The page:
The fire was snapping by then, and manlike he swept the ashes to the floor. The girl watched him, politely disapproving. "I don't want to be a trouble," she said, with less of constraint; for Charming Billy, whether he knew it or not, had reassured her immensely. "I know men hate to cook, so when I get warm, and the water is hot, I'll cook supper for you," she offered. "And then I won't mind having you help me to get home."
"I guess it won't be any trouble—but I don't mind cooking. You—you better set still and rest," murmured Charming Billy, quite red. Of course, she would want supper—and there were dried apricots, and a very little tapioca! He felt viciously that he could kill the Pilgrim and be glad. The Pilgrim was already two days late with the supplies he had been sent after because he was not to be trusted with the duties pertaining to a line-camp—and Billy had not the wide charity that could conjure excuses for the delinquent.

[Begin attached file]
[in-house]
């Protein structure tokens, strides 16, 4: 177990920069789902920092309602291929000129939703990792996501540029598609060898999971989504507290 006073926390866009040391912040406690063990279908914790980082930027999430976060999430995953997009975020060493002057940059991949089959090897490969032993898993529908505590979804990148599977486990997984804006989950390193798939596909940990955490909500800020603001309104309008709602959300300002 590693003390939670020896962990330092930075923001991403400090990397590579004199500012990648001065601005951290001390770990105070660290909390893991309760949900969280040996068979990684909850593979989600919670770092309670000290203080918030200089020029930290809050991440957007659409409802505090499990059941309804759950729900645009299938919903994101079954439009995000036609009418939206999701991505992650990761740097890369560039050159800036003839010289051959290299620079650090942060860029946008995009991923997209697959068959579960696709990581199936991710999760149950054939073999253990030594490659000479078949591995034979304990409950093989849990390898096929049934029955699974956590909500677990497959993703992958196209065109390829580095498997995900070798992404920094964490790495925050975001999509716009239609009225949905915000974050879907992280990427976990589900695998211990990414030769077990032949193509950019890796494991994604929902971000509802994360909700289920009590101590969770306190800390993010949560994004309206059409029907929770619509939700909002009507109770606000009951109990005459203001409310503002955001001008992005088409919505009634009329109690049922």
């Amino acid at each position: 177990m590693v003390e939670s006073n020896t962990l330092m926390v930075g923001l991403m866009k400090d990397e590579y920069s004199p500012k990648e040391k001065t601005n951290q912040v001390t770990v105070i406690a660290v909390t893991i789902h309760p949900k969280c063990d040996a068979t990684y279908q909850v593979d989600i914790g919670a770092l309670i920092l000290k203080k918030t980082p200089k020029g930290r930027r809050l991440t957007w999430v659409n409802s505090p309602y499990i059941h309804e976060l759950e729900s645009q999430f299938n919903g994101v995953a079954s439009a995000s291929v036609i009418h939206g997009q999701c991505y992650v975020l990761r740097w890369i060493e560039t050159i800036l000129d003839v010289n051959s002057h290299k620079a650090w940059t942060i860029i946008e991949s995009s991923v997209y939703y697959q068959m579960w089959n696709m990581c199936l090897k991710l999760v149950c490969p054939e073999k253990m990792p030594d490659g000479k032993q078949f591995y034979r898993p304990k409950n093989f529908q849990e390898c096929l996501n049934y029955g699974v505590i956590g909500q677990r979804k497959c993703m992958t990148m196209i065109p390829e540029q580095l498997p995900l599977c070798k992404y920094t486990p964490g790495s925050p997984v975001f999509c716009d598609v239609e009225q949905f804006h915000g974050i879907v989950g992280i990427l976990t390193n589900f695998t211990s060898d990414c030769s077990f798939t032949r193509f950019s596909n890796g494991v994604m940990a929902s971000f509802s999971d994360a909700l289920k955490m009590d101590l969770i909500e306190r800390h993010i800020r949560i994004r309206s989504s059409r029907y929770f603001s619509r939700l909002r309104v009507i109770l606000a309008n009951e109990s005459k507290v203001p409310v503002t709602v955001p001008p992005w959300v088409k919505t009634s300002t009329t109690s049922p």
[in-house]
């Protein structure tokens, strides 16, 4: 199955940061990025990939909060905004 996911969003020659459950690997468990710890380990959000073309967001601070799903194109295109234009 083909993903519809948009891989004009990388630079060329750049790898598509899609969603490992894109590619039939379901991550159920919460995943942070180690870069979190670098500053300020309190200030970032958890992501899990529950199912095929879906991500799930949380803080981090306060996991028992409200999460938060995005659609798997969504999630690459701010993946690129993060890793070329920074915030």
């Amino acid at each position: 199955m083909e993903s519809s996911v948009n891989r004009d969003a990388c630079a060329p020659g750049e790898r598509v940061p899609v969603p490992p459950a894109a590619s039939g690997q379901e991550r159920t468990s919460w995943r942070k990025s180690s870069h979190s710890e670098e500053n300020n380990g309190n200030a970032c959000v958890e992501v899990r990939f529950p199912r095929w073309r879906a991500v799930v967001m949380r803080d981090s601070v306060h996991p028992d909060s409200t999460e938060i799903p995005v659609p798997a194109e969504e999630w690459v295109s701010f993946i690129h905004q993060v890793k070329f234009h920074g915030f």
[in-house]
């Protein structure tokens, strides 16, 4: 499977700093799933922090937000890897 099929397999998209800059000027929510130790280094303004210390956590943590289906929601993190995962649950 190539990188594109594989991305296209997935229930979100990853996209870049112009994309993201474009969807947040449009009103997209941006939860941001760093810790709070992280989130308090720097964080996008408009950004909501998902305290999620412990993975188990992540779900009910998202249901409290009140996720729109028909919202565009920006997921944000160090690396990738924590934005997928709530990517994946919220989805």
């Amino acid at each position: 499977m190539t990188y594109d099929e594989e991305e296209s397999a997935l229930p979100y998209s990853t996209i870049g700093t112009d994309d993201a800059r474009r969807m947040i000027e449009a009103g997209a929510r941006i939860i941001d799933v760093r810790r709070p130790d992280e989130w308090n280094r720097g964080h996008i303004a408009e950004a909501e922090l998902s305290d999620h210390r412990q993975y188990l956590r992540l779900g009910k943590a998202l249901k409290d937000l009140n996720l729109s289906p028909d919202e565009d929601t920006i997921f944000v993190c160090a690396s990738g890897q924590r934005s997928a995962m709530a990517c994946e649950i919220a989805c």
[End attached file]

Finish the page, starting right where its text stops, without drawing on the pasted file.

"I'll let you wash the dishes," promised Miss Bridger generously. "But I'll cook the supper—really, I want to, you know. I won't say I'm not hungry, because I am. This Western air does give one such an appetite, doesn't it? And then I walked miles, it seems to me; so that ought to be an excuse, oughtn't it? Now, if you'll show me where the coffee is—"
She had risen and was looking at him expectantly, with a half smile that seemed to invite one to comradeship. Charming Billy looked at her helplessly, and turned a shade less brown.
"The—there isn't any," he stammered guiltily. "The Pilgrim—I mean Walland—Fred Walland—"